The trouble with my industry, is that those lucky enough to have full time jobs in the subsidised sector can often be part-timers. I sort of mean this in all senses of the word. You know the sort. They "work from home" several days a week, clear off for ludicrously lengthy holidays, and when you try to pin them down for a meeting, their next slot is in three months time. They know what they're entitled to, go sick at the drop of a hat and talk about work-life balance, getting hugely belligerent at the thought of working outside the hours of ten and six. Talk to them about the arts, and they instantly become jaded. They don't just take the Christmas week off. They vanish for at least a month from early December through to mid January. The same happens for the whole of August. It's the reason why so few industry figures come to see NYMT shows and why Brass, though described as the "theatrical highlight of the year" by critics who did see it, will never make it on to one of those "listicles" they publish at this time of year. Nothing can be done about it and I have to keep telling myself that it's just the way that the industry works, but it isn't half frustrating. It is one of the marked contrasts between the mentality of those who create and those who make their money out of those who create.
I once went to a painful forum where a group of industry figures were talking about the problems with musical theatre and the need to innovate the art form. On an on people went about how awful tradition book musicals were, and how we perhaps shouldn't even use the word "musical" because it puts people off. "Why do we need conventional narrative structures?" They all shouted. The biggest problem to me seemed to be that the majority of people in the room had only seen west end shows, and had no idea how much innovation was going on underneath that particular glass ceiling. The room was filled with literary managers, funding specialists, artistic directors and theatre managers, all of whom seemed hell bent on telling the writers and composers in the room what we needed to do to be of more interest to the industry. In summing up, the best advice seemed to be for us to change race if we were white and change gender if we were male. Brilliant! Anyway, it was when one of the writers dared to pipe up that the whole foundations of the forum began to collapse; "I would hazard a guess," she said, "that the only people in this room who can't make a living in the musical theatre industry are the writers." And at that stage, we suddenly realised the sad truth about our chosen profession!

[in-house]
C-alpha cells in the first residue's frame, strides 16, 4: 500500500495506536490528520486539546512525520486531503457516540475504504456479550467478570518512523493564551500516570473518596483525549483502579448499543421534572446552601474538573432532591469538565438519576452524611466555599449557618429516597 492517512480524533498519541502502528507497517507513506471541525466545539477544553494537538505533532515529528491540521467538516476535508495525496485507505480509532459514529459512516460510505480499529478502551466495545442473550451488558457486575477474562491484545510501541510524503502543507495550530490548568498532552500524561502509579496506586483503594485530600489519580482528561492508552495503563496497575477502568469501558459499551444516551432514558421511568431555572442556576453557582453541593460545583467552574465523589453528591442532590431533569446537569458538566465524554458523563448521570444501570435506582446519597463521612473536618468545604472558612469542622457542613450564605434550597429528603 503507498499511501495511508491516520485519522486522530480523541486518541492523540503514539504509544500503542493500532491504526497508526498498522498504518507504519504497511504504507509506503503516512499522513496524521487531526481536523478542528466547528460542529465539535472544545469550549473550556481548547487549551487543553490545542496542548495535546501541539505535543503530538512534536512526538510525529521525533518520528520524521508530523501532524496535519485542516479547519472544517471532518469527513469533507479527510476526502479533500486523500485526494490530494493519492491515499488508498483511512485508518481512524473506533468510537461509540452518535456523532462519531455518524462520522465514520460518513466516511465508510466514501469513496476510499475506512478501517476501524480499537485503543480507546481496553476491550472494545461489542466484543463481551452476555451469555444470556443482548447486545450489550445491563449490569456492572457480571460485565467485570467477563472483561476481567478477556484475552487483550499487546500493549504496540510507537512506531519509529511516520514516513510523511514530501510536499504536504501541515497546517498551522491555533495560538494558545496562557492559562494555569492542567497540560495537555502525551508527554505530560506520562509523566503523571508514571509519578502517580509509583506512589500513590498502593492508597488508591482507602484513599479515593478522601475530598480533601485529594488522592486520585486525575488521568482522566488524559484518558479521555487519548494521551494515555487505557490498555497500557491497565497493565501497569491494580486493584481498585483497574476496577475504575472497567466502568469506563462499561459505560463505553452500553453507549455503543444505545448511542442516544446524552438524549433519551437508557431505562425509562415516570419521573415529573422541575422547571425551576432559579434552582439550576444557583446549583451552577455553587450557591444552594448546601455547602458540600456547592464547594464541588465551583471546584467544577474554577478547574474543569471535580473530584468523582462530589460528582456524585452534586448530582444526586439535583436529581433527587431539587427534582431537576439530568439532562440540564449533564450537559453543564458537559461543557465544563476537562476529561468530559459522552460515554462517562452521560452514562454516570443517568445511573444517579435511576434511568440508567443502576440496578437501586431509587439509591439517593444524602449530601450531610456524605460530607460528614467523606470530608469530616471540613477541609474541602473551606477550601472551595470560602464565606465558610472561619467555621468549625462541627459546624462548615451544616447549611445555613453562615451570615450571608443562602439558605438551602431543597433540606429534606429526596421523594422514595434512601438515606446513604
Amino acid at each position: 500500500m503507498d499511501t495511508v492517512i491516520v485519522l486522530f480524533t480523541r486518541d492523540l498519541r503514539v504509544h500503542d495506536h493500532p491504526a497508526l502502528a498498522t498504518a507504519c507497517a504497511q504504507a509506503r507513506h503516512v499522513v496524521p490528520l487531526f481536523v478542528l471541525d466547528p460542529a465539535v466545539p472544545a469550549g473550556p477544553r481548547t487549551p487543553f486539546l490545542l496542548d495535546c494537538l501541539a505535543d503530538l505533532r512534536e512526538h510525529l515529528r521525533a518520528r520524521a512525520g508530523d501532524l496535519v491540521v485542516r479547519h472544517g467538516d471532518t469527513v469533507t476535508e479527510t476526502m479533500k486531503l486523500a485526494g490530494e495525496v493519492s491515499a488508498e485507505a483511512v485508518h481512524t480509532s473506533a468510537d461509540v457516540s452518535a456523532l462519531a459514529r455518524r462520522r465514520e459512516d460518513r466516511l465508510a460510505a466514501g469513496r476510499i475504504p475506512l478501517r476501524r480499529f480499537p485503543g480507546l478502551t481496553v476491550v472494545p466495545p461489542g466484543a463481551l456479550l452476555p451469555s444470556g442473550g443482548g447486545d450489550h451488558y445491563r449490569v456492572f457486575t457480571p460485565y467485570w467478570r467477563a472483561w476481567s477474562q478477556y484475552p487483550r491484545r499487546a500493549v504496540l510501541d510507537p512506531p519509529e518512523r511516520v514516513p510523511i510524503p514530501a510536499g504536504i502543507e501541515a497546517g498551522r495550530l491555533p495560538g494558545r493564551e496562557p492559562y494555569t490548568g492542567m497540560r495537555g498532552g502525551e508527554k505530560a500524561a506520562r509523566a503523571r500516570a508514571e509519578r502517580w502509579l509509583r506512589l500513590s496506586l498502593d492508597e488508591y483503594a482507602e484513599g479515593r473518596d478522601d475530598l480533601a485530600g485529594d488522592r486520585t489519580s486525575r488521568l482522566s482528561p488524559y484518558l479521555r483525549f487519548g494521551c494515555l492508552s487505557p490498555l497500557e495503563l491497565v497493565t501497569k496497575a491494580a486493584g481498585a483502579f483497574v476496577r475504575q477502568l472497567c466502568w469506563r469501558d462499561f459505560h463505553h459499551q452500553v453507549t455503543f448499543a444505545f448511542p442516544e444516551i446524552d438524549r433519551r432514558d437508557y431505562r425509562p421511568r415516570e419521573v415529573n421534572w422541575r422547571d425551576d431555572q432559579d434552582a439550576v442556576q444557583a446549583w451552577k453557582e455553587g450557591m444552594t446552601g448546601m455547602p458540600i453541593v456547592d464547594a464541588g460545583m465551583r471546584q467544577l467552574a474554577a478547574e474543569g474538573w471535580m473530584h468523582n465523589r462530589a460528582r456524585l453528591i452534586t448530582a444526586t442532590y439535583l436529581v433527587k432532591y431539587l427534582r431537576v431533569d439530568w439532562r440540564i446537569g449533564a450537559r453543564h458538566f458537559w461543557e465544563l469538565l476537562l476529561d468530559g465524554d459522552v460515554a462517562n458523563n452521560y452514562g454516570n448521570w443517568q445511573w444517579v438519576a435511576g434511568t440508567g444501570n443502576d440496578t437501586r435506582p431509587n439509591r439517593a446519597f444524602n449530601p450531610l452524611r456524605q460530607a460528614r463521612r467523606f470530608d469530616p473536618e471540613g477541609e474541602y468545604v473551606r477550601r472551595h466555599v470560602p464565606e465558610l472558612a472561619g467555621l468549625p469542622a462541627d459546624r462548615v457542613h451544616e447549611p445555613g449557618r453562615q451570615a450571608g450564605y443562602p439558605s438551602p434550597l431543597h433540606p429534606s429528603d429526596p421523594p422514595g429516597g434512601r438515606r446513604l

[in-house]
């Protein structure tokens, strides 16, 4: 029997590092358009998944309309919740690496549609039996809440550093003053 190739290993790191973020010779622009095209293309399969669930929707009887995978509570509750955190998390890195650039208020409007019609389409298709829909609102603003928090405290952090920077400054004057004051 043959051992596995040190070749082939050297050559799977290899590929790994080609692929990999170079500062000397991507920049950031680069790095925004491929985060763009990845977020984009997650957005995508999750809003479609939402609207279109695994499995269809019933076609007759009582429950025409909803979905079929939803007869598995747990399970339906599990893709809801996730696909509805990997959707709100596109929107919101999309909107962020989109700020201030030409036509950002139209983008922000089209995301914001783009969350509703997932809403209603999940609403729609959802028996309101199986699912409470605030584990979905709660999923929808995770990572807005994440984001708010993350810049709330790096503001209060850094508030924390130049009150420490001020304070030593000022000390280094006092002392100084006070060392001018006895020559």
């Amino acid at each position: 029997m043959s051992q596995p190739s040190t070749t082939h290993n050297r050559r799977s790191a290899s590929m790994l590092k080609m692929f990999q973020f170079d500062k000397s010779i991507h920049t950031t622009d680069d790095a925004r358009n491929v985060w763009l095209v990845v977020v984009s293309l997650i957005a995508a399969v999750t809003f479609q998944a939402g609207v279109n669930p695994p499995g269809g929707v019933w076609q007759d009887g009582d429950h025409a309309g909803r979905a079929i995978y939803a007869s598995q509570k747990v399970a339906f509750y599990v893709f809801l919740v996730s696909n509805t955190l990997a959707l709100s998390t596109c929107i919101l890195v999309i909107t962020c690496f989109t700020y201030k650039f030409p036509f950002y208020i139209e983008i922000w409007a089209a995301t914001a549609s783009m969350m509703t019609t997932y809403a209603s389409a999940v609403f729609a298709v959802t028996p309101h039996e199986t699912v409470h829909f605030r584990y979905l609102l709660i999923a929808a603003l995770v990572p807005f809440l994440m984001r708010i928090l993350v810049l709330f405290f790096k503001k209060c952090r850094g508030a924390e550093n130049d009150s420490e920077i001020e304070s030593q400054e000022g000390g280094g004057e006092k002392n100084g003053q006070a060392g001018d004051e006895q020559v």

Nathan received a wonderful email this morning from one of the ladies who regularly watches his podcast. Some of you reading this blog may remember that I have been vociferous in attempting to raise awareness of a syndrome called PMR (Polymyalgia Rhuenatica.) https://en.m.wikipedia.org/wiki/Polymyalgia_rheumatica
This syndrome is far more common than you might expect, to the extent that both my mother and my mother-in-law have been sufferers. In its basic form, it leads to unbelievable stiffness and the inability to do the simplest things without great pain. Holding ones hands above ones head is often troublesome. The good news is that it's utterly treatable. A dose of steroids will make the sufferer start to feel better almost immediately. The bad news is that, left unchecked, the syndrome can develop into Giant Cell Arteritis, which is a whole heap less fun, and can lead to blindness and ultimately, death. It's still treatable, but steroid courses are longer, and the road to recovery is more twisting. The other bad news is that doctors don't seem to be able to spot the disease. My mother-in-law diagnosed herself. My Mum went to the doctor's over a period of about a year with classic symptoms which went unspotted. She has subsequently encouraged several women in her town with similar symptoms to go to the doctor and ask to be tested for PMR. All of them had the syndrome.
So anyway, Nathan and I are trying to raise awareness as much as we can. PMR tends to occur in post-menopausal women (although men can also get it), so, if you, or if someone you know have/has any of the symptoms listed above, do some research online and get checked out. Talk about PMR as often as you can. If doctors are routinely not diagnosing the syndrome, we have got to get the word out there.
Anyway, the email Nathan received came from one of his followers in Washington State, America. Nathan had done a piece on PMR on his podcast which had struck a chord with her, largely because her friend was suffering from the tell-tale signs and had been routinely sent packing by doctors. Anyway, her friend read up on the symptoms, went to a new doctor, was instantly diagnosed and, in the words of the woman, "given her back her life." In fact, more specifically, she told Nathan that he himself had given the woman her life back. The sign-off finished us both off, "she was thrilled to say she'd chopped the carrots for her favourite soup. Something she hadn't been able to do for years." Heartbreaking.
Let's get talking about PMR!